Mission: Impossible III
Stuff blows up: Don’t trouble yourself over why or how
Mission: Impossible III
Directed by J.J. Abrams
Cast: Tom Cruise, Philip Seymour Hoffman, Ving Rhames
Raise your right hand and repeat after me: “I swear if I go see Mission: Impossible III this weekend I will not engage my brain. I will not attempt to figure out the film’s convoluted plot. I will avert my gaze from the gaping plot holes. And I will restrict my comments to such casual observations as my, but the explosions look lovely this time of year.”
See, I realize that, as a humble film reviewer, I have no power against the couch-jumping, actress-impregnating, Xenu-battling juggernaut that is Tom Cruise. By the same token, I can do nothing to slow the opening summertime salvo of Universal Pictures’ $150 million sequel-monster Mission: Impossible III. Barring some massive groundswell of Cruise hatred or sequel fatigue, it’s guaranteed to be one of the top three box office hits of the year. I figure the least I can do is fully prepare people for the experience.
Mission: Impossible III finds the blockbuster franchise taken over by TV whiz J.J. Abrams (the man behind “Alias” and “Lost”). With Abrams firmly entrenched behind the camera, writing duties have fallen largely to the duo of Alex Kurtzman and Robert Orci. Despite a résumé that includes such muddle-headed offerings as The Island and The Legend of Zorro, Kurtzman and Orci have created what could be the most clearheaded of the Mission: Impossible films. Unfortunately, Mission: Impossible and Mission: Impossible II were two of the most confused piles of gobbledygook ever smeared onto typing paper. (Who shot who in the what now?) So saying that M:i:III is the clearest isn’t to imply that the film makes the slightest logical sense.
M:i:III is essentially an excuse to execute one breathtaking action sequence after another. We’ve got a heart-stopping helicopter chase through a windmill field in Germany. We’ve got a tensely timed break-in at the Vatican. We’ve got a rooftop parachute jump from a high-rise in Shanghai. But what we don’t have is a discernible thread connecting all these explosive events. Clearly, the film’s creators came up with the globe-hopping action sequences first, then stitched on the ragged narrative fiber that strings them (loosely) together.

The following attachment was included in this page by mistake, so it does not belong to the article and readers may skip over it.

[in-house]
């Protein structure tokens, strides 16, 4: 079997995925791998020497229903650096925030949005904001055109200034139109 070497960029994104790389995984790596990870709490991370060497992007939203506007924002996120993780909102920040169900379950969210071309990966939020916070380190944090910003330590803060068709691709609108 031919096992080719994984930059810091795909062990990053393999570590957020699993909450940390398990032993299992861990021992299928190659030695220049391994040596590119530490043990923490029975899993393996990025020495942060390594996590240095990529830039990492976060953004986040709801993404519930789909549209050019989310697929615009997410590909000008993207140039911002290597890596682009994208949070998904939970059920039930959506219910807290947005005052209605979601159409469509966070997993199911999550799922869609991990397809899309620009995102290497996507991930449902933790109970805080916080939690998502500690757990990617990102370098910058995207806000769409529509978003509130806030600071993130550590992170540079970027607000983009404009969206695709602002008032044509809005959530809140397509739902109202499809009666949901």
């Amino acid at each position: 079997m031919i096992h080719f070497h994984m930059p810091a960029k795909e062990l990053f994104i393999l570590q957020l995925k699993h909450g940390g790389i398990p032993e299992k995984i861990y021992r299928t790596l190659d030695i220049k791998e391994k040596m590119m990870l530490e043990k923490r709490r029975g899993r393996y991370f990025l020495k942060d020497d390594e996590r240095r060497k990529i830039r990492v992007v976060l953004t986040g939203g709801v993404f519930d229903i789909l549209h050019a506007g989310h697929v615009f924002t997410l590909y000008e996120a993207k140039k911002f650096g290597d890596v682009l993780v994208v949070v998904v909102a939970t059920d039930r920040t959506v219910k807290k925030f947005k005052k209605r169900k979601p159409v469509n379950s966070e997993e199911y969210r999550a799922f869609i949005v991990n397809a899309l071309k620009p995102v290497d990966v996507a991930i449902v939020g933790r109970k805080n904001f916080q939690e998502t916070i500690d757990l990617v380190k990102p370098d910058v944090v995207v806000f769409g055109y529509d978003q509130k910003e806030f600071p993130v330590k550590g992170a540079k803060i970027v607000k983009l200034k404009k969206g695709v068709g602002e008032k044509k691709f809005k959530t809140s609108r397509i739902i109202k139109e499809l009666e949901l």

As things get underway, one of the secret agents that Tom Cruise--sorry, Ethan Hunt--trained has been kidnapped by some evil international arms dealer named Owen Davian (Philip Seymour Hoffman). Our man Hunt is pulled out of semiretirement to rescue her and joins forces with the rest of his Impossible Mission Force (hulking black dude Ving Rhames, wisecracking Irish lad Jonathan Rhys Meyers and sexy Asian babe Maggie Q).
Naturally, things go wrong, sparking the ire of Hunt’s big boss (surly Laurence Fishburne) and setting off the vengeful spirit of eeeeeevil Mr. Dravian. The standard twists, turns, double crosses and last-second rescues follow, delivered with all the delicate pacing of a fully automatic machine gun.
Abrams proves he’s got the mettle to handle this sort of big-budget assignment. The action sequences, if laughably tense at moments, do get the old blood flowing. (A ticking clock, a medical crisis, a heat-seaking missile and a deadly cat-and-mouse chase with an attack helicopter--all in one scene, kids!) The actors pull off their “characters” (consisting of little more than a name) with the occasional wink-and-a-smile. Though Cruise, Rhames, Meyers and Ms. Q make up roughly the most conspicuous bunch of undercover agents ever to grace the big screen, they are fun to watch. Hoffman looks like he’s having a bit of a laugh slumming it in a big Hollywood blockbuster--although his screaming, spittle-filled villain might as well be named “Dr. Evil,” for all his subtlety of character and purpose.
The majority of the film’s plot revolves around the kidnapping of Hunt’s pretty young wife (Michelle Monaghan from “Boston Public”) and Dravian’s subsequent blackmailing of Hunt into retrieving some unidentified McGuffin (Alfred Hitchcock’s catchall word for “that thing everybody’s killing each other to get”). In an insulting bit of laziness, the screenwriters never even bother to explain what the hell this magical doohickey (known only at “The Rabbit’s Foot”) is. Who cares, right? So long as things blow up in a timely manner.
For the most part, the screenplay builds tension well, beginning with Hunt and his wife on the brink of the most mortal peril, and then leaping backwards to show how they got in this situation. Unfortunately, by the time the film reaches the climax and is obliged to explain the whys and wherefores, things get a little messy. As stated earlier, it’s best not to concern yourself with that. Just sit back, eat your popcorn and watch all the pretty, well-manicured super-spies jump around rooftops and shoot at each other. If you don’t, then Xenu has already won.
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